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Once an aspiring kicker, BYU safety Jared Kapisi leaving mark on program

By Sean Walker, | Posted - Oct. 29, 2020 at 10:17 a.m.

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PROVO — All Jared Kapisi wanted was to kick a field goal for BYU.

He didn't need a fancy jersey, or a trophy, or even a scholarship. He just wanted to be a kicker for the Cougars.

But when he tried out for the BYU football team prior to the 2014 season, he was told the Cougars already had two kickers. There wouldn't be a spot for him.

Instead of leaving, he signed up for walk-on tryouts as a wide receiver, made two straight scout teams, and then earned a spot on the roster as a defensive back who wears the No. 43 out of respect for his Samoan heritage and former NFL star Troy Polamalu.

So when Kapisi hauled in the game-ending interception in the Cougars' 52-14 win over Texas State on Saturday, it wasn't just a pick in a blowout game that caused his teammates to scream. BYU was hooping and hollering for the former walk-on kicker from Pukalani, Hawaii, who ground his way toward factoring into a Division I college football program, and yet alone one ranked No. 11 by the latest Associated Press Top 25.

"Jared's one of those guys who is constantly putting his head down and getting work done," BYU linebacker Pepe Tanuvasa said. "We were all just excited that he got that opportunity."

Jared Kapisi celebrates after an interception in the fourth quarter in BYU's win over Texas State at LaVell Edwards Stadium in Provo, Saturday, Oct. 24, 2020. (Photo: Nate Edwards, BYU Photo)

After back-to-back seasons on the scout team, Kapisi thought about quitting — about giving up the game and focusing on school, where he is a supply chain management student in BYU's Marriott School of Business. He estimates he considered quitting at least two or three times since his two-year mission for The Church of Jesus Christ of Latter-day Saints in Scottsdale, Arizona, which took him out of the 2015 and 2016 seasons.

But he stuck with it, and now he's glad he did.

"It always came back that this is a once-in-a-lifetime opportunity to come out and contribute," said Kapisi, who was a special teams MVP at Maui High School and a two-time all-league first-team selection at wide receiver. "I could never live with myself after football and after college if I was to give up something that I have the opportunity to keep doing.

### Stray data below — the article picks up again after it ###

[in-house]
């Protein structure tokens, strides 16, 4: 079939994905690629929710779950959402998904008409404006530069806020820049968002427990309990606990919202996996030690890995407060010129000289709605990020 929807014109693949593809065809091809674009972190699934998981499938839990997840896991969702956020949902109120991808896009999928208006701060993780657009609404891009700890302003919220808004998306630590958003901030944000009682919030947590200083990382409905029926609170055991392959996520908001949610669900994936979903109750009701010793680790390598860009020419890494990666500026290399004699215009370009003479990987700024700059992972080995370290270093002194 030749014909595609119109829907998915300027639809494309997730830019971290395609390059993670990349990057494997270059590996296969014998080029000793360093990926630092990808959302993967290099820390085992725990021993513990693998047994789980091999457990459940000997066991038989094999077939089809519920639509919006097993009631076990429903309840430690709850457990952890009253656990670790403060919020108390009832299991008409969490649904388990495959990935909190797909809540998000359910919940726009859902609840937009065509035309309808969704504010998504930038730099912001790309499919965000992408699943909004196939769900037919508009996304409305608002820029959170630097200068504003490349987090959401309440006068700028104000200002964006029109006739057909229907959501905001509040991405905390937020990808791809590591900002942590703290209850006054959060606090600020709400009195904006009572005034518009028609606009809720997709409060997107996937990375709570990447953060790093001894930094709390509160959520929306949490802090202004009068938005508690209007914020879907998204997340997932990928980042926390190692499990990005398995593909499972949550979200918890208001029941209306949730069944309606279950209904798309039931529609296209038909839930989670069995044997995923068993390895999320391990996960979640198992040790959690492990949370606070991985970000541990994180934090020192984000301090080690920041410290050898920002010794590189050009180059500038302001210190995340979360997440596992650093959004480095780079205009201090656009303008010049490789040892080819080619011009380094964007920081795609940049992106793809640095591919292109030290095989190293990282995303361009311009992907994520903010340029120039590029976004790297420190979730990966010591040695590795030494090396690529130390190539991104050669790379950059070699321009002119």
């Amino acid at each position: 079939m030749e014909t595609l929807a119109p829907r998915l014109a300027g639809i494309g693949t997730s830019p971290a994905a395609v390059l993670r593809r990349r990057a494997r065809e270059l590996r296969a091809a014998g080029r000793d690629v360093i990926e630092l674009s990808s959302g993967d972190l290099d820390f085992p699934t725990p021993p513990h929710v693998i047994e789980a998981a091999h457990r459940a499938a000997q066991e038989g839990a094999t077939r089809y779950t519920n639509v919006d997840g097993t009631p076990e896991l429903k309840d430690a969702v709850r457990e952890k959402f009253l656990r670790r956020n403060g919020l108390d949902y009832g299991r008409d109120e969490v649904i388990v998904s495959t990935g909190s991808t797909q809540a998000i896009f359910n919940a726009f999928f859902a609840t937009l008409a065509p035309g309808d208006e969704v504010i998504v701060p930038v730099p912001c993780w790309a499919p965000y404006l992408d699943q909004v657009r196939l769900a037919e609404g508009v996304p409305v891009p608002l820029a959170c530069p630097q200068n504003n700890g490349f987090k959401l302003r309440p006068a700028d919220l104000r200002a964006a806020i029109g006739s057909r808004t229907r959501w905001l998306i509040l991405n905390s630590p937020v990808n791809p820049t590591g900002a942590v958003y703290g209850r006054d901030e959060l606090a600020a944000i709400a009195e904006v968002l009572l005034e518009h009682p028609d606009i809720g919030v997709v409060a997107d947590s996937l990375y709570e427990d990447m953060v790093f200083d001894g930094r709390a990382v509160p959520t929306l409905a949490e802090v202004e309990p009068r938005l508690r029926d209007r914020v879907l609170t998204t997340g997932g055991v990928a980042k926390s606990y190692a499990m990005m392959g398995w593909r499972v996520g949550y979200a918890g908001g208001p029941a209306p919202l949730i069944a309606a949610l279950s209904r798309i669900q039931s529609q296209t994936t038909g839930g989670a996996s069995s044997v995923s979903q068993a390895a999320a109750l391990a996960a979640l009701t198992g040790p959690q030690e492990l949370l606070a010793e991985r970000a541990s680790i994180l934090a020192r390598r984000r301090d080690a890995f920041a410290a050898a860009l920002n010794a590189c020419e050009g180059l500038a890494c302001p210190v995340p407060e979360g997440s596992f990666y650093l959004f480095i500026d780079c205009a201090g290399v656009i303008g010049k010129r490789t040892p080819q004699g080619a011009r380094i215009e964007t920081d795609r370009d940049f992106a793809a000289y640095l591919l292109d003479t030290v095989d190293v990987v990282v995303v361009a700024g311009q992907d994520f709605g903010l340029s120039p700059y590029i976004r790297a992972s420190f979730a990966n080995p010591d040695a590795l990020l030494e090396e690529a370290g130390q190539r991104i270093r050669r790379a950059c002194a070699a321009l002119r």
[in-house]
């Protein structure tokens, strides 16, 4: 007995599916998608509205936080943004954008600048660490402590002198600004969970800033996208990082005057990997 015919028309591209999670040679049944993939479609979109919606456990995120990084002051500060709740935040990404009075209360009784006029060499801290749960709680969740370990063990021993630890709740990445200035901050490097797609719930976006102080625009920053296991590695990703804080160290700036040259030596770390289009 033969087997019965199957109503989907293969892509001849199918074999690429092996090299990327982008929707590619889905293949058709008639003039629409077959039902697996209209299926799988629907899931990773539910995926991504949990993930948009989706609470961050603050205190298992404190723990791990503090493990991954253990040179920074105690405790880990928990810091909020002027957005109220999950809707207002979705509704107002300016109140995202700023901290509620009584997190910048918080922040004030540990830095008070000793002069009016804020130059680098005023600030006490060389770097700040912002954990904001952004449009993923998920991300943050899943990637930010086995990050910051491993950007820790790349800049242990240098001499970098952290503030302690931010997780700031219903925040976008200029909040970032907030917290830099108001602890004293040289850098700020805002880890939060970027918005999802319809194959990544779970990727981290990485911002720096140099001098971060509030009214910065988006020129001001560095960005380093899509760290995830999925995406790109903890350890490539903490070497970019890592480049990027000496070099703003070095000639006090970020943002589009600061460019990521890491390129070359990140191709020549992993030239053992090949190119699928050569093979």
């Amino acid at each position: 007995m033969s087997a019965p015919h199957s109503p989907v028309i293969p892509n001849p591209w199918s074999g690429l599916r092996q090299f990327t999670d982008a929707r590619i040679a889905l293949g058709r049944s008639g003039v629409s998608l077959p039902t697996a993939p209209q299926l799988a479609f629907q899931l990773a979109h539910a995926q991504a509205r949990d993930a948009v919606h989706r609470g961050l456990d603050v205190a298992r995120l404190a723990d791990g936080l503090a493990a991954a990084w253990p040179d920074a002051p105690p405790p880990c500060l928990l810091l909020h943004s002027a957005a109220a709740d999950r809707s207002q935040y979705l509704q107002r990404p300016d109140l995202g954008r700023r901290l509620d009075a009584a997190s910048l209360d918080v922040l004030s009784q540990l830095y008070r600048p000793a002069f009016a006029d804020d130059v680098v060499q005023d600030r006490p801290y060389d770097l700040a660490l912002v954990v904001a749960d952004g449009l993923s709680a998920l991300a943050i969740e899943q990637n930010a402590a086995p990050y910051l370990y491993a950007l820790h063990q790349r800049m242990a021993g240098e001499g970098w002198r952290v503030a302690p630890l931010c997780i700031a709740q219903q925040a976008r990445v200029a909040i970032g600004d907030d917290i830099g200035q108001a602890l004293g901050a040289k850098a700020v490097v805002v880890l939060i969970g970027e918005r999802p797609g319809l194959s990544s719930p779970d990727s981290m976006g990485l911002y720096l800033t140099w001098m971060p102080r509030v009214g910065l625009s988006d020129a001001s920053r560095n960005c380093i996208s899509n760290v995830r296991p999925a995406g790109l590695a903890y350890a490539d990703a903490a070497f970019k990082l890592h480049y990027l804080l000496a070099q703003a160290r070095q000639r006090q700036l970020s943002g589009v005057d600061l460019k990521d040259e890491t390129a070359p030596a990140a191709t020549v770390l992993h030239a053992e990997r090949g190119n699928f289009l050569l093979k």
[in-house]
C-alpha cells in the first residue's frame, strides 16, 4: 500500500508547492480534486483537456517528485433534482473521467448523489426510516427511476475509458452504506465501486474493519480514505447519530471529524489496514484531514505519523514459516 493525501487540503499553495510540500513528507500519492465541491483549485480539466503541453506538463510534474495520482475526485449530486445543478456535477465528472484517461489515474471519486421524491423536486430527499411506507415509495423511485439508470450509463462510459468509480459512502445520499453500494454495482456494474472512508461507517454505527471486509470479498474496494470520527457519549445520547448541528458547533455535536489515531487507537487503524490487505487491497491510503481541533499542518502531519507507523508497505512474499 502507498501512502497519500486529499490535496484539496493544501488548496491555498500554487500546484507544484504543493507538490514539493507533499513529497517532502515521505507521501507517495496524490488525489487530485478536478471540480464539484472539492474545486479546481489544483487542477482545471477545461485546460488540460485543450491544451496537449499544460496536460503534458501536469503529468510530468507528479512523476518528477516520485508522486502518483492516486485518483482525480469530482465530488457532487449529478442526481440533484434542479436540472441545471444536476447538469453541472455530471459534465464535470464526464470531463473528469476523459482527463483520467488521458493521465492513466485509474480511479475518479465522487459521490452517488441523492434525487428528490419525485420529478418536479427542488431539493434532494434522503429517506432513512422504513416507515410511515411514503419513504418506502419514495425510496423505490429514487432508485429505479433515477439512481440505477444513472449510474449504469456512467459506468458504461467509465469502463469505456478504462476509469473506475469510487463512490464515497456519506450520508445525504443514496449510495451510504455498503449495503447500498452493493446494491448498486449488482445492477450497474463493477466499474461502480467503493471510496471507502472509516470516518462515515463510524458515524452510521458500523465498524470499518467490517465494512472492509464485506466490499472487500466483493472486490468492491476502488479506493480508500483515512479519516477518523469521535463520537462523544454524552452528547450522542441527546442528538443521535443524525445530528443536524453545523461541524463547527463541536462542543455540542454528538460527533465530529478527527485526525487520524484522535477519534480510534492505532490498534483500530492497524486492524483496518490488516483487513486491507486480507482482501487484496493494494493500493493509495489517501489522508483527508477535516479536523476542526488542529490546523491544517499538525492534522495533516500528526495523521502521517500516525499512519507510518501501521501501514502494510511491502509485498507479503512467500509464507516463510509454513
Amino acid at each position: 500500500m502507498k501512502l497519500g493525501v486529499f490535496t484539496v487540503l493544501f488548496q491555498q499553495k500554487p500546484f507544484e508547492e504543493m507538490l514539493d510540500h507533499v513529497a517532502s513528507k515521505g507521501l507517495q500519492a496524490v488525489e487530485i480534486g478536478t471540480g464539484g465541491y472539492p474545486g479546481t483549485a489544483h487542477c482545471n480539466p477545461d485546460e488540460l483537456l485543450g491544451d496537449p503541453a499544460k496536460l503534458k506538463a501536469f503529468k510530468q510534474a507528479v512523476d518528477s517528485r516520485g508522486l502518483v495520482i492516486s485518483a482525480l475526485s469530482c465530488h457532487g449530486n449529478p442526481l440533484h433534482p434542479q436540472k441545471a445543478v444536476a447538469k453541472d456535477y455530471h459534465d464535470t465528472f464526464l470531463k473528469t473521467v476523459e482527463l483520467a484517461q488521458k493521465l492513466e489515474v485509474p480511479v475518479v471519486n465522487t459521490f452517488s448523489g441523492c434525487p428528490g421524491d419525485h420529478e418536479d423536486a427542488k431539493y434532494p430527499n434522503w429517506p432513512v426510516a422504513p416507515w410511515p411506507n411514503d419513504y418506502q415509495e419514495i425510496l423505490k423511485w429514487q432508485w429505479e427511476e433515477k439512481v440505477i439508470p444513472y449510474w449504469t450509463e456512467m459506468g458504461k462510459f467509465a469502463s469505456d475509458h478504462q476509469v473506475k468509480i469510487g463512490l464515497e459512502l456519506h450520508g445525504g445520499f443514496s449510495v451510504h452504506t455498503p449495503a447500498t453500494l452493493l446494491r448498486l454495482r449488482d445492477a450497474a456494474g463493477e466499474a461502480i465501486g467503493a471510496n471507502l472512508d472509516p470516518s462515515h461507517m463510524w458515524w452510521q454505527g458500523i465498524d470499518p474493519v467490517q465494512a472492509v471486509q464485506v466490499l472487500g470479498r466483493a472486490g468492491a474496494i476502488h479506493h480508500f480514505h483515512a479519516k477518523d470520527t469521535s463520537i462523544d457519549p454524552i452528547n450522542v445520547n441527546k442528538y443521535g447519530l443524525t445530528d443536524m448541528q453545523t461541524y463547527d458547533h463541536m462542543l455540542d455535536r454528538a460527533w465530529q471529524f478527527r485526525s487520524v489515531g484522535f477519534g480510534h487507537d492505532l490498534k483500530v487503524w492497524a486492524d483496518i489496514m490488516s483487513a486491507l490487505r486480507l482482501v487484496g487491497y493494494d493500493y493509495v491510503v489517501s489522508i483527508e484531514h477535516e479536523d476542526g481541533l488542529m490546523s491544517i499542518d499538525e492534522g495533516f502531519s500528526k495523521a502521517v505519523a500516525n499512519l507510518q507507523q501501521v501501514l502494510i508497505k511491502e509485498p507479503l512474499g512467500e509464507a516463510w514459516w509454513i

"I always think, why not keep playing? Why not keep living out my dream until I cannot live it out anymore?"

In five games in 2020, Kapisi has four tackles, an interception, and a pass breakup for the undefeated Cougars, who will look to move to 7-0 for the first time since 2001 on Saturday against Western Kentucky (8:15 p.m. MDT, ESPN). He started out the season at cornerback — that didn't work out "because of my speed," Kapisi said — and even played some hybrid roles before settling on safety.

So when the 6-foot, 195-pound safety made his biggest contribution of his career on an interception, Kapisi was an easy player to get behind.

"I think that's more of just the locker room," defensive coordinator Ilaisa Tuiaki said. "The boys are a really tight-knit group. They all care about each other; there's competitiveness, but when a kid gets an opportunity to come in and make a play, everyone is excited for him."

It's hardly the contribution of star quarterback Zach Wilson, who leads the team with 1,928 yards and 16 touchdowns with just one interception, or Biletnikoff Award candidate Dax Milne, the Cougars' leading receiver with 639 yards and five touchdowns.

Kapisi isn't even one of the more talked-about defensive stars like NFL prospect nose tackle Khyiris Tonga or linebacker and team captain Isaiah Kaufusi. To most people, he's just the backup to safety Zayne Anderson.

But based on where he came from, that's enough, Kapisi said.

It's enough for the Cougars, too, who don't pay attention to players who may be walk-ons, scholarship stars, or anything in between.

"Nobody really classifies someone as a scholarship guy or a walk-on," Kapisi said. "Some people don't even know who the walk-ons are. There are some guys who have been on the team and no one thinks they're a walk-on. Their ability is so good, and no one would be able to go."

No matter the scholarship status, the Cougars are all one thing: family.

"It's just a culture of love and learning; we don't care who you are when you come here," Tanuvasa said. "You're a brother, and that's the bottom line."

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No. 12 BYU (6-0) vs. Western Kentucky (2-4)

Kickoff: 8:15 p.m. MDT


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